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- W 0 1. S E Y, THE CARDINAL-CHANCELLOR…

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W 0 1. S E Y, THE CARDINAL-CHANCELLOR OF ENGLAND. AN HISTORICAL ROMANCE. [ALL RIGHTS RESERVED.] CHAPTER XXXII. Mournful, drary, wasting, crumbling, ern blemE of a time gone by, OROe in power and once in beauty, prostrate now in wreck ye lie; yrom the day the noble Saxon gave the land for God s good centuries oiiwaras, when the Saxon's tortiired X0 race, BuKting wide the bonds that galled them, tittered loud the freeman's cry, 40 In the wreck of tyrant kingcraft, let the tyrant's prison lie! yow the chains that bound our fathers, forged alike by king and Are the silkeu threads of freedom, as for ever there have ceased Through our England's fair dominion all the terror of a throne And the haughty prelate's mandate, and the serf's unheeded groan. -From a Monody on the Ruins of Cawood Castle. It is probable that Wolsey was happier during the brief period of his residence at Cawood Cast's to which he was about to journey than at any other portion of lijfl public career. Mr. Wheater in his interesting history of Shot-burn and Cawood calls attention to the fact that the place feH into a dilapidated condition in consequence of the Cardinal's neglect of his diocesan affairs, and his prolonged absence from the See. That prelate's devotion to temporal affairs rendered it necessary for him to reside at the Ceurt, and the noble old palace, robbed of its natural guardian, b<?san to crumble, and showed signs of rapid decay. When, however, the Cardinal felt into disgrace and was ordered to his northern home, no sooner had he become domiciled within its venerable w&lis than the keen eye of oce whom nature and b&btt made decisive and prompt in all circumstances, saw the evil ejects wrought upon the fabric by the neglect resulting from his absence, and he at once resolved to restore the palace to its farmer grandeur. Such a course was characteristic pf the man who bad swayed kingdoms and empires; even in his retreat his spirit coutd not be caged in the once deserted and stiil crumbling walls, and he began to repair the damage with bis accustomed energy." Hollinsbed says: Cardinal! Wolsie, being at Ctwood, bad there an honourable and plentifull house for all comers, and atsa rebuilt and repaired the CasteH, which watt greatly in decaie, having arti- Acers and labourers above three hundred persoM dtUe in wages." The fondness for building and the display of archi- tectural ski!l peculiar to Wolaey f 3und illustration to the last. Histriumphalprogressthroughthe country during his journey to the north made it evident that the Cardinal was still popular, and he doubtless made Many Mends who helped Mm with money, and enabled him to carry onJhr wstJy works undertaken r teouui-ufs )*i).e!- without scarcely have any foundation in fact. Mr. Wheater says that Wolsey's energetic inter- ference soon arrested the process of dilapidation, the apparently inevitable ruin was averted, once more the grandeur of the park was restored, aad all this was ordered by the good discretion of the right reverend the Cardinal of York." The gateway erected by Cardinal Kempc, the predecessor of Archbishop NevjUe, brother of the "King Maker"âto who&e profuse boBpitafity at Cawood i-eferpcce has alreatly been made-was reotorpd. This pre)ate, Wolsey, was of very humbte origin, being the son of a paor Keatish husbandman; but, beyond the fact that he is known to have been successively bishop of Rochester, Chicbester, London, Archbishop of York, Cardinal-Bishop of S! RufHinus, and Arch- bishop of Canterbury, Ipss is recorded of him than couid be wished. There is no memorial of him in tha Spe of Ycrb but what he has left hiBMetf, which was the gatehouse of the palace at Cawood, adorned both inside and out W)th his arms and the ensign of a Cafdioa.1. Thf-ra were likewise several sunh testimoni&ls in the wocd- work of this now d-solate palace which denote tbiLt if was part!y built and repaired by this pretate. Whether Wolsey was his own architect or not bag been made the subject of curious inquiry. Mention is made in old records of severat persons who dis- charged highly important functions at Hampton Court, but, Mr. Ernest Law. who has closely studied the subject under exception&Hy favourable circum- stances, statea that the name of no one occurs who could he Axed on as holding the office of designer and of architect. In a parchment written in Latin re- ference& ara made to workmen of different kinds, and James Bettes, Master of the Works to Thomas, Cardinal of York," is mentioned. The,) are grounds for believing tha.t: one \'dliiams, a pries)', was in his capacity of Surveyor of the Wnr'k?', responsible for much of the artistic detxil of Hamn'on P&)&ce." Whether be accompamed Wo!spy to Cawood 'K :tot known, but it is extrerody iLoprob;tl)le, siu.cl'\Henrv would naturally bavH retained so importtmc an official about his own pprson, w!C,h a view to turn- ing him to account in furtherance of his own plans at Hampton. The concluston which bas been arrived at is that Wolsey, being possessed of "universal genius," planned all the work and bad the details-or a port:on of themâcarried cut bv SHbordjnates. One style prevailed, and it is so different from ordinary ecctCBiaRtical gotbic." a-a to have won the distinctive appellation of Woisey ttrchitecture." It has been said that the Cardinal during his stay at Cawood, appeared delighted with the composure of rurat affairs, and by the equity of his demeanour and a mild condescension, which belied the reports of I his haughtiness, he won the hearts of the clergy. He professed himself a convert from ambition," Gait telia us, that having suffered the perils and terrors of shipwreck he was thankful that at length I be had cast anchor in a calm and pleasant haven, with the expectation of safety and rest." Wolsey his mind burdened with anxious thoughts and many perplexities, clang fondly to Cawood. There he was in his own baronia! bouse, and yet sumciently sepa- rated from the scene of his legitimate but neglected ttbours to spare him the feelinga of remorse that a life immediately beside his magnificent cathedral coutd not have failed to instil into his breast. Yet it it said that he delighted to ascend to the topmost tower of Cawood and thence gain an almost unin- terrupted view of the stately cathedral he was never deatmedtp enter."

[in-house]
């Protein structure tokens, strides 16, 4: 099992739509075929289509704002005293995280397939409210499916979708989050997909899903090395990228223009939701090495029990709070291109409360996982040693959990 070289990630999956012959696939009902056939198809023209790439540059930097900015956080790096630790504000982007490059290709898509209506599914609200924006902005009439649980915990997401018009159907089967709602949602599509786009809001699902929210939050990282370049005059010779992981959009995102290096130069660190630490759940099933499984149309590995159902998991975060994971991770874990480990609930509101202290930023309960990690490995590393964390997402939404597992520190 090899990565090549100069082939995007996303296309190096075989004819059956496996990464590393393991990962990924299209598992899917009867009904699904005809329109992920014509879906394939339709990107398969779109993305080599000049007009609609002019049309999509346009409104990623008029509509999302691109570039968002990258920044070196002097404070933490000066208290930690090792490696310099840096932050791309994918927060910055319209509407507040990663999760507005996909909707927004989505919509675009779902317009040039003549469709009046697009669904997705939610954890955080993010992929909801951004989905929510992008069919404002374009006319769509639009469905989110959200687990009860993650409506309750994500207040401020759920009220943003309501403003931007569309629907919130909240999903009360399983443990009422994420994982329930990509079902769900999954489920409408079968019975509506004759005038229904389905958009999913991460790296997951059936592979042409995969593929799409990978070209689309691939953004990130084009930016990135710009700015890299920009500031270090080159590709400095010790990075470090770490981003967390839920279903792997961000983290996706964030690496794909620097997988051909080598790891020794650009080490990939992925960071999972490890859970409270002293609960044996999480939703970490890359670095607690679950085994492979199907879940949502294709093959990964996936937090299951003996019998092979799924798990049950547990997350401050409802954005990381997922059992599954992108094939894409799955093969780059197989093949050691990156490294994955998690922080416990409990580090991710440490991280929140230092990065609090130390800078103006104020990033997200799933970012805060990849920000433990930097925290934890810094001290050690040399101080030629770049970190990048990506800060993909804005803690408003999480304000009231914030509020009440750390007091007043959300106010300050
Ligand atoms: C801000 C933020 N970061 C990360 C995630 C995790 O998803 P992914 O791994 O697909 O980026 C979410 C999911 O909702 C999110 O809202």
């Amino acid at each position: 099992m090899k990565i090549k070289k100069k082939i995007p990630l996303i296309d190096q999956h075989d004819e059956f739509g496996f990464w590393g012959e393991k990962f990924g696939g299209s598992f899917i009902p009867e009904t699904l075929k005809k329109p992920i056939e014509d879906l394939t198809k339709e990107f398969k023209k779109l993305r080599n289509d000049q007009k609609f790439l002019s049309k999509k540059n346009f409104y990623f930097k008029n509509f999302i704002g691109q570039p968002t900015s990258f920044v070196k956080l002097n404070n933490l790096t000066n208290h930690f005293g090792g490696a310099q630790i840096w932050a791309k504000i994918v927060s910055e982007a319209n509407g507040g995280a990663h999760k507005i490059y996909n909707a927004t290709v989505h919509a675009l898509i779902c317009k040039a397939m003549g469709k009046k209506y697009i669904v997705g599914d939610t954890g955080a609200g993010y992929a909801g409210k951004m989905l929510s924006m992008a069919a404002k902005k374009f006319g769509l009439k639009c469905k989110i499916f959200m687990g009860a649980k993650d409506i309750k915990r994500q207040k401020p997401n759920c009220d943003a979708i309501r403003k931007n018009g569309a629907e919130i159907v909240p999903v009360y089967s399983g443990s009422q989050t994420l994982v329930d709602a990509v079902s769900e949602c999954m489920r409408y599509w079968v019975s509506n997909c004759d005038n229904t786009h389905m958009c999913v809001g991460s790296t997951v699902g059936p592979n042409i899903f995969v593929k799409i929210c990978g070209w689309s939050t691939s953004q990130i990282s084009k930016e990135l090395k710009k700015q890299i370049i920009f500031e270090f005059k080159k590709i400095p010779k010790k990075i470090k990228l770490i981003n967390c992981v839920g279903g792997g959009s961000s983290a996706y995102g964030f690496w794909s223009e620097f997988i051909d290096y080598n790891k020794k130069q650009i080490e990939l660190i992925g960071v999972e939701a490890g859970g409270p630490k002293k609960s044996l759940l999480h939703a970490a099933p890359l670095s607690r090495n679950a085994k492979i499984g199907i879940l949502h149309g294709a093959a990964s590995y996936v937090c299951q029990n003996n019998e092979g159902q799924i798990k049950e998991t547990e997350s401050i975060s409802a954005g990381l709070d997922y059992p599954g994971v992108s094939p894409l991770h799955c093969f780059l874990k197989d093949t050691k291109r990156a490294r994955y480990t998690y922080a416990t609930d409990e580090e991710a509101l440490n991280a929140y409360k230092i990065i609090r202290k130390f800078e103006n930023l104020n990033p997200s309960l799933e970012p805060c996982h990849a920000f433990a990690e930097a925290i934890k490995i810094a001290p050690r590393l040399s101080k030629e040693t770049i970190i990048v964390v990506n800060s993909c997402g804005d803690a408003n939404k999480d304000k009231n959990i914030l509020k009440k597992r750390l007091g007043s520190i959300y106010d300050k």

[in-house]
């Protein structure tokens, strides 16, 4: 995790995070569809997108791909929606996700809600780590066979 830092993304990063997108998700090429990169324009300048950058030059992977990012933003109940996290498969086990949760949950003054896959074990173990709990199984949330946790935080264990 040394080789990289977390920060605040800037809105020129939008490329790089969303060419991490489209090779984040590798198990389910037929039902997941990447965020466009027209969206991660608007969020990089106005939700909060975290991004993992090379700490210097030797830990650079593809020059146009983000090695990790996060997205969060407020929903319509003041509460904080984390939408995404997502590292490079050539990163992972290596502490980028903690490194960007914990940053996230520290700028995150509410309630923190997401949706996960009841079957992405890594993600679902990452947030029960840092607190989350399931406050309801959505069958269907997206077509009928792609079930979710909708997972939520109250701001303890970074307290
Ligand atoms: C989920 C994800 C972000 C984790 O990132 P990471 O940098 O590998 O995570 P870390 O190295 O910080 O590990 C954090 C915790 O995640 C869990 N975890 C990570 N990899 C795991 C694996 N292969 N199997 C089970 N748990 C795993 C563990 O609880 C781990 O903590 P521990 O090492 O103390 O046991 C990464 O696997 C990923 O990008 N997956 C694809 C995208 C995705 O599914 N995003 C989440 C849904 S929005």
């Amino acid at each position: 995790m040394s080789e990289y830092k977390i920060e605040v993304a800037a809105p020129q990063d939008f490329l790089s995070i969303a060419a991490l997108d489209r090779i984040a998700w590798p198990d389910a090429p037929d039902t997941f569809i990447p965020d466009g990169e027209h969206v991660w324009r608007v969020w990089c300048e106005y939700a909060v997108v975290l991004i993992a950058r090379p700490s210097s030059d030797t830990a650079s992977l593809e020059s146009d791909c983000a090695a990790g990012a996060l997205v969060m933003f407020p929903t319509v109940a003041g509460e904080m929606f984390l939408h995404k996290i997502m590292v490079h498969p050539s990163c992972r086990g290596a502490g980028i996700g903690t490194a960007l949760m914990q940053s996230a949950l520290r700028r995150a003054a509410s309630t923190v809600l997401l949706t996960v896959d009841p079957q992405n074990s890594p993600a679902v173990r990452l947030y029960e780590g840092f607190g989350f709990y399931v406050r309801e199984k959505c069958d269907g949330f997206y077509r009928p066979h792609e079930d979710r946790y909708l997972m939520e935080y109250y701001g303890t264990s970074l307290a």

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- W 0 1. S E Y, THE CARDINAL-CHANCELLOR…

- W 0 1. S E Y, THE CARDINAL-CHANCELLOR…